Choi Ki Ho could well be Asiaâs own Daniel Teklehaymanot. In 2010 and 2011, the Hong Kong rider wore the same jersey as his Eritrean colleague at the World Cycling Centre (WCC). These two young talents shared the same strength on their bikes and the same affable character. But their roads have diverged since. Teklehaymanot has turned professional, recruited by Orica-GreenEdge. Ki Ho returned to his country and his name disappeared from all road results until last autumn. Now he is in the lead of the UCI Asia Tour.
Where has he been since leaving the WCC? "I had spent my time on track cycling instead of the road. I had to focus on training for the Olympics," he explains. Ki Ho lined up competitions in the discipline, such as the UCI World Championships. In London, he finished between 11th and 17th in the Omnium events. The results are no reflection of his vast talent, but the choice of this speciality is: it demands a wide range of skills including speed of course, but also endurance, tactics, recuperation, mental strength...
Ki Ho was one of the most talented athletes training at the WCC at the time. He has remained so. A good sprinter and at ease in the time trial, he finished 7th in the Under-23 UCI Nations Cup round in Saguenay (Canada) and 2nd in an amateur race in France, the Grand Prix Vanotti, where he crossed the line between Kenny Elissonde and Emilien Viennet, both now professionals with the FDJ.
His talent has not left him. In many ways, he was a victim of being torn between two disciplines. Member of the Hong-Kong track and road selection, Ki Ho was finally able to concentrate on the second discipline from the beginning of September. On the 7th of that month, he finished 9th in the Tour of China time trial.
âAfter the Olympics, my coach and I had a discussion and he decided to let me choose whatever I love and prioritise the most which is road cycling,â he says. âSlowly I gathered quite a few good results. Not only have I changed my diet but also the preparation for hard training to become a better and stronger road rider.â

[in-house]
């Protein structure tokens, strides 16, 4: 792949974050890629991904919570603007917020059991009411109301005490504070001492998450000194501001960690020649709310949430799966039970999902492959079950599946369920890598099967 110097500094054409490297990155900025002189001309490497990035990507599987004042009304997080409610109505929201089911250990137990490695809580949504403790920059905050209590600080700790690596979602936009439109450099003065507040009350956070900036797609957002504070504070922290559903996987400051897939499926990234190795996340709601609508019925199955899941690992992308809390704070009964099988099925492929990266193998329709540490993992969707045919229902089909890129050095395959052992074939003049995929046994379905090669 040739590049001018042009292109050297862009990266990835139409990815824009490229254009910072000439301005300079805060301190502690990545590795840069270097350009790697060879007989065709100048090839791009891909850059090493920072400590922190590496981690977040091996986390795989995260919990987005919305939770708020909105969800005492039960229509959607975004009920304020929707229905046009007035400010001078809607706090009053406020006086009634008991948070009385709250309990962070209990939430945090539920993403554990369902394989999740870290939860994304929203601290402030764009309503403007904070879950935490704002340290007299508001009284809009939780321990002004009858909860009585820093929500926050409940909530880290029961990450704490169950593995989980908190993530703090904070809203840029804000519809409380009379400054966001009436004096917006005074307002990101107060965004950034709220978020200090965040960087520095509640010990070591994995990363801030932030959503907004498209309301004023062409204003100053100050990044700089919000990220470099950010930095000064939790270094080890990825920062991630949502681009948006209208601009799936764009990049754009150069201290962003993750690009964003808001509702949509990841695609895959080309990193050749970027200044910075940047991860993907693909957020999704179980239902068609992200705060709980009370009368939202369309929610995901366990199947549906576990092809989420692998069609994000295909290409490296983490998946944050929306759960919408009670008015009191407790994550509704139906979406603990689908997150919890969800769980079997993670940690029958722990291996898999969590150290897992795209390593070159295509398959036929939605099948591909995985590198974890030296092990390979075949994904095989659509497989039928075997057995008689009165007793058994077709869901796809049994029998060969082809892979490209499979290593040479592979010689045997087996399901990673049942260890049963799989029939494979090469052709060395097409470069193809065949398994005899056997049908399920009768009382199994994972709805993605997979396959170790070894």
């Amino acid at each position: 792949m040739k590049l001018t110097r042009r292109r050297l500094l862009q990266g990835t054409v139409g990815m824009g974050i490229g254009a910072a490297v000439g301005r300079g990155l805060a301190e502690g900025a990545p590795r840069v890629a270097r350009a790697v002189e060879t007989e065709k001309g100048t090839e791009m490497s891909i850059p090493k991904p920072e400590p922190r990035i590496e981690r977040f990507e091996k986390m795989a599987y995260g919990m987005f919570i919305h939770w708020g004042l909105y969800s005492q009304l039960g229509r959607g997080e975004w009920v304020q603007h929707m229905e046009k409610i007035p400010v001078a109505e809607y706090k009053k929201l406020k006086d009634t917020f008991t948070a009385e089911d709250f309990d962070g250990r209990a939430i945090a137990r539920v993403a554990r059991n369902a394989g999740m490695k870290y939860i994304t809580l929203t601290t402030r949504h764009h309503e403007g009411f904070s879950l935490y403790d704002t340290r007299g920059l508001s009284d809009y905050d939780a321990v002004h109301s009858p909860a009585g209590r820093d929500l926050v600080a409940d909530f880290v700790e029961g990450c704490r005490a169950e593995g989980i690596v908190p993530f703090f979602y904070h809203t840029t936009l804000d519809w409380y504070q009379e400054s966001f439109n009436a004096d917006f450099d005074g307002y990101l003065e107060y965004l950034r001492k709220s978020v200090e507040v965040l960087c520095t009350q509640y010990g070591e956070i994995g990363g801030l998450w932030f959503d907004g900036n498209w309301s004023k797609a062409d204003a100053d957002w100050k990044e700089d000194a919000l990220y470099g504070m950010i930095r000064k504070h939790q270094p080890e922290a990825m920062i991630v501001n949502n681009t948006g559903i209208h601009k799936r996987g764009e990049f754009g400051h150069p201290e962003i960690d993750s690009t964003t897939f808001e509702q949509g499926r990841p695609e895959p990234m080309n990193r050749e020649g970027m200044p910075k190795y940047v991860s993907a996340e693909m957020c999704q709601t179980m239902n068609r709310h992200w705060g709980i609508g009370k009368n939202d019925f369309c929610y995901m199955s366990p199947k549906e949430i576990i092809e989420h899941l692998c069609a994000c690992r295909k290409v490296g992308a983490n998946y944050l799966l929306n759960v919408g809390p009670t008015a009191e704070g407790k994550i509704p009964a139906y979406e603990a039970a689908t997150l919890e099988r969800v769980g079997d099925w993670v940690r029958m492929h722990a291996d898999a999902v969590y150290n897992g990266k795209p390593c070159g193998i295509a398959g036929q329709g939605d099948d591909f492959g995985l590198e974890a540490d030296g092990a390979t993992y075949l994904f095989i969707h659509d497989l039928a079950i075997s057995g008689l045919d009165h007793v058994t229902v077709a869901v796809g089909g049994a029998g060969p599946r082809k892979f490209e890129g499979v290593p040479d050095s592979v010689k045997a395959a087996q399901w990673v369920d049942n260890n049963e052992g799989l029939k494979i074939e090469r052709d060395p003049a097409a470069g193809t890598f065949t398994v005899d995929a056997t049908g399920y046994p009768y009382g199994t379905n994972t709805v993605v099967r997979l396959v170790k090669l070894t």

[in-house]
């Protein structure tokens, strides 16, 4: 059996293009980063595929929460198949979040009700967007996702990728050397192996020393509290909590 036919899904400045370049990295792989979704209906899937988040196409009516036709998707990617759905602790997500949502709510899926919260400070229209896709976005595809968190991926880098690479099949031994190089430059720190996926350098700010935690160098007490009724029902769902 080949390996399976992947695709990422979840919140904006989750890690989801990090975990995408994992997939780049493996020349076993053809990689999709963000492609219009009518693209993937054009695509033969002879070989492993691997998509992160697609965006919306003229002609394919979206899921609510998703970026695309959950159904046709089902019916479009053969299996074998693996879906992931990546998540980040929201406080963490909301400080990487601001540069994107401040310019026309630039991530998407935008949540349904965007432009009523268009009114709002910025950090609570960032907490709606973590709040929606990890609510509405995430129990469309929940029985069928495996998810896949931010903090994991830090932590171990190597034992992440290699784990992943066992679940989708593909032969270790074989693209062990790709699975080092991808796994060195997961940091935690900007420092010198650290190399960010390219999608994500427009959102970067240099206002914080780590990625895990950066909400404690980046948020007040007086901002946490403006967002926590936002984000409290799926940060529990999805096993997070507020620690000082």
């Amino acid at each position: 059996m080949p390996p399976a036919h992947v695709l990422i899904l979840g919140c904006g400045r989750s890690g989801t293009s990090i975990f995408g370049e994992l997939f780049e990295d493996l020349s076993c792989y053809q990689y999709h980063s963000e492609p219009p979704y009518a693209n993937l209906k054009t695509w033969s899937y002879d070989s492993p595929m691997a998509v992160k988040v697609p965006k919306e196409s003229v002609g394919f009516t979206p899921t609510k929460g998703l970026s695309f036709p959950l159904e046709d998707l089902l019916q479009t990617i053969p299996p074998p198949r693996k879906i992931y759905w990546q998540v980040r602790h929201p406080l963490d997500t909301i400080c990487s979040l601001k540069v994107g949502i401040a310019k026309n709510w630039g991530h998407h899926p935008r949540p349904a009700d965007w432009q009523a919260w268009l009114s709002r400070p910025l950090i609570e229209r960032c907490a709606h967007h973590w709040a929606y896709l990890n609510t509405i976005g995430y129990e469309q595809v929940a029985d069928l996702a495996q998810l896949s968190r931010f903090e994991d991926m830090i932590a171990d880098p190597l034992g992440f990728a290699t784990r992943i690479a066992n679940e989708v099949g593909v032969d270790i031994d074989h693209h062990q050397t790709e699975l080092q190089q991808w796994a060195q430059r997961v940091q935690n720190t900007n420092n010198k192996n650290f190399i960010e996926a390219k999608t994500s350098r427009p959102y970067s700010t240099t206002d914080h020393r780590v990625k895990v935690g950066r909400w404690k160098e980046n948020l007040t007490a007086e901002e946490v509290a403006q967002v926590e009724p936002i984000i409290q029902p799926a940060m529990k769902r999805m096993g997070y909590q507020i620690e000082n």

Not yet 22, Ki Ho is capable of a promising road career in Asia or in Europe. To pierce into the highest level, he intends standing out as the winner of the UCI Asia Tour.
At the end of November, he was third in the individual ranking. Second at the end of December, and now first thanks to his performances on five events held in three countries: the Tour of Hainan, the Tour of Taihu Lake, the Tour of Fuzhou (China), the Banyuwangi Tour de Ijen (Indonesia) and the ADC Tour of Vietnam.
Ki Ho has 165 points in the individual rankings, not many more than his closest rivals, but most of them are Europeans who accumulated successes in Asia over winter and will not necessarily return to the circuit this season. The second Asian in the rankings is the Chinese athlete Ed Huang, in 8th place with 62 points.
The leader is happy to find himself among the best â if not the best â in the continent. âI am really pleased about the performances that I have accomplished so far. Those results have proven my ability and have given me greater strength and confidence in racing.â
To hold on to his ranking, Ki Ho must compete in other events before the final round, the Tour de Brunei, the 25th September. His chase for points will include the Continental Road Championships from March 14th to 17th in New Delhi (India).
Photo: Choi Ki Ho (credit: Mokhriz Aziz/Cycling Asia)